Create a Research Agenda to Close the Treatment Gap
The research agenda around closing the treatment gap on the number of patients needing treatment continues to evolve and move forward. Accomplishments and areas to highlight include:
The Professional Practice Committee (PPC) reviewed the recent American College of Physicians (ACP) update to its 2008 clinical practice guidelines for the treatment of osteoporosis. The PPC comments were used to create an ASBMR statement to the media on the issue, which applauded the ACP with this step to lead more primary care physicians to screen and treat patients to prevent fractures but pointed out key areas where the recommendations fall short. At the Annual Meeting we will have a special session on the ACP Guidelines on Saturday at 11 am with Carolyn Crandall and Benjamin Leder discussing the guidelines from the primary care physician and specialist perspectives.
ASBMR continues to provide support for the FNIH Bone Quality Project, led by PI Dennis Black, Ph.D. In April the project filed a Letter of Intent (LOI) for the qualification of total hip bone mineral density as an efficacy response biomarker and surrogate for fracture risk reduction in clinical trials. This biomarker would be used to support a claim of hip fracture reduction in a placebo-controlled clinical trial. This surrogate marker could be used only after a vertebral fracture reduction was observed in randomized clinical trials. The FNIH group received an encouraging response to their letter. Preparations are underway for the initial briefing document with a goal of submitting it later this year. In addition, the group submitted an abstract, to be presented on Monday, on the relationship between femoral strength from QCT-based finite element analysis and femoral BMD before and after treatment. The FNIH working group is developing four manuscripts describing their initial results. A manuscript on bone turnover markers as surrogates will be submitted to JBMR® soon. Dennis Black provided an overview of their progress at the recent ECTS meeting.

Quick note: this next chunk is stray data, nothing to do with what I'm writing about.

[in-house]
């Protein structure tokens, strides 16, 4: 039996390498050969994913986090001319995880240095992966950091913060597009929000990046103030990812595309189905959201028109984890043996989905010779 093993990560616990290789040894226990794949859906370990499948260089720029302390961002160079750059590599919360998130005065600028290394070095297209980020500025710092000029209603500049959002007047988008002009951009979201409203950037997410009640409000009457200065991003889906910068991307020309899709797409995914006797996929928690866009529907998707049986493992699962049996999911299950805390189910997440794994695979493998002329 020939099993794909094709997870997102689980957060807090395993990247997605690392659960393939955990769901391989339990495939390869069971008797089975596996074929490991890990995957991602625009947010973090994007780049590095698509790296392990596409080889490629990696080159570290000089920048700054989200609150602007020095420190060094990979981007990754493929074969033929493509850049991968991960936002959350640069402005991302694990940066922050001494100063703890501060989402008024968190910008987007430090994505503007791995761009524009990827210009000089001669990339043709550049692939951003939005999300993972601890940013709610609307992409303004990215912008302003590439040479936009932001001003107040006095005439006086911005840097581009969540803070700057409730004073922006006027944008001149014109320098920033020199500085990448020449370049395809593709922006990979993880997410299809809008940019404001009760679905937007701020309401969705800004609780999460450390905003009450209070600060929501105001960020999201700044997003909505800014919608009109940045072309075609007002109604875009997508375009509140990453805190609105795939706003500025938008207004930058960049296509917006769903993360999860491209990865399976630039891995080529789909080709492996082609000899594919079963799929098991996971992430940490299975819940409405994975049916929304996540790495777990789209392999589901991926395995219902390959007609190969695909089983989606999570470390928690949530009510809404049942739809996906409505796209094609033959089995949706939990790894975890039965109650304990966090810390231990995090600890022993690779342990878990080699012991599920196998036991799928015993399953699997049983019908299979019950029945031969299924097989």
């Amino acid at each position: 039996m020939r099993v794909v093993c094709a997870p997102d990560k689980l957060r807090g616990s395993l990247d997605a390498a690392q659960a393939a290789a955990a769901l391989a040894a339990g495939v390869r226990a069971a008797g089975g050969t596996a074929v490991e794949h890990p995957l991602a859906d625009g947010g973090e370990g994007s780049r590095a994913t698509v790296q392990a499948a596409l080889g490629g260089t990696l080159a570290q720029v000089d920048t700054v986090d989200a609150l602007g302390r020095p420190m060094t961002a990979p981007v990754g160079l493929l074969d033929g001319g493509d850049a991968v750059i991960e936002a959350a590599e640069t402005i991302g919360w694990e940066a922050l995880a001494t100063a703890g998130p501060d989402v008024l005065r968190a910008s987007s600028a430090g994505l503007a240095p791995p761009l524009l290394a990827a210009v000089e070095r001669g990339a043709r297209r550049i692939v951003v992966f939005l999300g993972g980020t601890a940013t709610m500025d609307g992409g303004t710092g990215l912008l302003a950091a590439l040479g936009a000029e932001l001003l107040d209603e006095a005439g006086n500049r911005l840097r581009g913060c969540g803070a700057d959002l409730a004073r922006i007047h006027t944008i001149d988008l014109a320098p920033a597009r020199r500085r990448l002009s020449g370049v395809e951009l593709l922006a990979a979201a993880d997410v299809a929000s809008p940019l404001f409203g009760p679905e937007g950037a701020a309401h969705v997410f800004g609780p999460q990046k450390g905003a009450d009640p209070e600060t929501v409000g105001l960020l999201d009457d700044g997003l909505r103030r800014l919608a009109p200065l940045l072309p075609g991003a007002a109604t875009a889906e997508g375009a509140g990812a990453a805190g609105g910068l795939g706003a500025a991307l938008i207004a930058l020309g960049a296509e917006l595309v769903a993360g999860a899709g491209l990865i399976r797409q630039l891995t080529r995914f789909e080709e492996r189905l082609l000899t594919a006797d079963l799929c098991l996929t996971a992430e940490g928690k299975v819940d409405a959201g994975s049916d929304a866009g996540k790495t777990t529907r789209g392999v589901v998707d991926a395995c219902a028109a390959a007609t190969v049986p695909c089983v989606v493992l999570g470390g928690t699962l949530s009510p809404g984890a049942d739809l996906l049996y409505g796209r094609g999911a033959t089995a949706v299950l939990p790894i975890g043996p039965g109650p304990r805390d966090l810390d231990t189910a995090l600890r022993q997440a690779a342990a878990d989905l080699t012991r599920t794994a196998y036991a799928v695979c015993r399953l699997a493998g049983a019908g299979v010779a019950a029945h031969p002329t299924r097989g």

Drive, Translate and Expand the Research Agenda in Musculoskeletal Science
Creation of Standards and Definitions Around Significant Research Tools
To address standards for high resolution peripheral quantitative computed tomography (HR-pQCT), ASBMR representatives Mary Bouxsein, Ph.D., and Eric Orwoll, M.D. were added to the International Osteoporosis Foundation project on HR-pQCT co-chaired by Mary Bouxsein, Ph.D. The group met in March 2017 at WCO-IOF-ESCEO to continue work on a draft manuscript.